One year on: Supply chain under the pandemic
And so a year has past. It is a 12 months to the day since the UK declared its first COVID-19 lockdown and, other than a few pockets of eased social distancing in the summer, adapted to life largely indoors.
The Prime Minister, Boris Johnson, asked citizens to stay at home just weeks after Italy (9 March), France (17 March) and other major European nations first closed their borders and locked down in an effort to stem the rising tide of infections across the continent. People put their personal lives on hold, rescheduled weddings and took up new hobbies baking bread and binge watching documentaries about big cats - and bigger personalities.
Businesses scrambled to decipher a new rulebook and vocabulary - furlough, social distancing measures, non-essential retail - and how they pertained to their daily operations and future prospects. While some sectors were forced into closure, one industry that did not stand still was supply chain, instead stepping up to meet the surge in ecommerce deliveries, adapting to fluctuating volume demand as businesses whirred into action or spun down into stasis and, ultimately, playing a major role in global recovery with the manufacturing and transport of the various COVID-19 vaccines.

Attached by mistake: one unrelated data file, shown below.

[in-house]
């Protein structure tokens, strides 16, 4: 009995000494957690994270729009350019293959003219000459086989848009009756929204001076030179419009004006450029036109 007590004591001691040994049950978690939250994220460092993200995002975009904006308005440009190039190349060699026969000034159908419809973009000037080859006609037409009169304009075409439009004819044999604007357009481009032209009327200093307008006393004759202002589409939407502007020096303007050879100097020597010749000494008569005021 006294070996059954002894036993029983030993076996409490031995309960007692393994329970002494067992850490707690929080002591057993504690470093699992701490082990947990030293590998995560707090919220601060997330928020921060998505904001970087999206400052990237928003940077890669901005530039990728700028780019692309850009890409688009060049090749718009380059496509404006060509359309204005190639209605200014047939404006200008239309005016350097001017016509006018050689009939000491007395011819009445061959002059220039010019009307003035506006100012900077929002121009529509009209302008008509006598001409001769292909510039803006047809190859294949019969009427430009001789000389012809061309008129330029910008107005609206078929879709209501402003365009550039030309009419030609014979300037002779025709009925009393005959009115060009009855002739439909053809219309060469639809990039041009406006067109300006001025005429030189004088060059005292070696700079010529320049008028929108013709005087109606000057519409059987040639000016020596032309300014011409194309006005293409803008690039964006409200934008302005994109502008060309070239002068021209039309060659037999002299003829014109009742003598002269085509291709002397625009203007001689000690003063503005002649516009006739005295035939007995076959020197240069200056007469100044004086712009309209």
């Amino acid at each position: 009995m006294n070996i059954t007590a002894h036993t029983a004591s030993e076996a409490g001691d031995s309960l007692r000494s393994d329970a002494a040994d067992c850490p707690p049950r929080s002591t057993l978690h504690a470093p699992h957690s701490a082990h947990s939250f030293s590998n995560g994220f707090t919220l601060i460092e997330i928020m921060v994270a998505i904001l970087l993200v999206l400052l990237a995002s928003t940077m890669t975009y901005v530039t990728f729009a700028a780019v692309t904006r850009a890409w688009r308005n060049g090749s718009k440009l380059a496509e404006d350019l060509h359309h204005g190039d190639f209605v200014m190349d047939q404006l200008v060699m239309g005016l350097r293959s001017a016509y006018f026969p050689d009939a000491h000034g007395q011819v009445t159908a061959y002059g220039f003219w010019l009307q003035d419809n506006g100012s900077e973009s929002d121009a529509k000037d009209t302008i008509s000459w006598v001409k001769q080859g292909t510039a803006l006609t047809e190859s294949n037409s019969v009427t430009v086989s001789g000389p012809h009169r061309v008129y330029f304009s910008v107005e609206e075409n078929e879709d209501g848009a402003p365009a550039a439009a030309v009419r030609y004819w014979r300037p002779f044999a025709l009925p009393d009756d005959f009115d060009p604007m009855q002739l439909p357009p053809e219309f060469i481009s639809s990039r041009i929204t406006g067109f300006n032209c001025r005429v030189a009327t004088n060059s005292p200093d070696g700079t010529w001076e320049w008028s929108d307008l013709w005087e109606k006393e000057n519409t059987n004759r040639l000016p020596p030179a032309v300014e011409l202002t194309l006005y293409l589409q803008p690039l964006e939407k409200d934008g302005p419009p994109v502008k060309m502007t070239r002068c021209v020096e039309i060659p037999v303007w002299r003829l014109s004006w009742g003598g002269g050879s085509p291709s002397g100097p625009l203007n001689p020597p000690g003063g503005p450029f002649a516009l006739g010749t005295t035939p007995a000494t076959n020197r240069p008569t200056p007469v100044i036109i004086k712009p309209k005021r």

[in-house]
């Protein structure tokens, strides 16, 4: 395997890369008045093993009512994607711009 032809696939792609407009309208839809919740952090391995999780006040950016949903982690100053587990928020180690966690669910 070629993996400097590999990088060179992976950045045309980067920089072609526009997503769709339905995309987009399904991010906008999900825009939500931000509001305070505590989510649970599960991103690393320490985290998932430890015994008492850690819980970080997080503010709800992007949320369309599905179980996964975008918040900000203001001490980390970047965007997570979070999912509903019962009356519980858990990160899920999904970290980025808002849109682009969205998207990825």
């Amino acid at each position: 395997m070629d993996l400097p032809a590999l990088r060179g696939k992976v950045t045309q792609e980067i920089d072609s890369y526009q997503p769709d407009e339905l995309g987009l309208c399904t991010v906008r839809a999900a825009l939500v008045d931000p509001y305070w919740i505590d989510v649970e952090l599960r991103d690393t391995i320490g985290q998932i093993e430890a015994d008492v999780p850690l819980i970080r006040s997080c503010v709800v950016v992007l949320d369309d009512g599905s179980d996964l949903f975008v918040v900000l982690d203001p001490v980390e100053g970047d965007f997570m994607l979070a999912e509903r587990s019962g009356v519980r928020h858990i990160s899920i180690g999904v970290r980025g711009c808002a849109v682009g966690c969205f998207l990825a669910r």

What has the pandemic taught us?
The two refrains repeated by supply chain professionals amid the pandemic are resilience and visibility. Already the move towards more flexible and transparent value chains was driving digital transformation, but the immediate pressures placed upon SCMs by the virus made AI, ML and other intelligent automation technologies a must-have, rather than nice-to-have.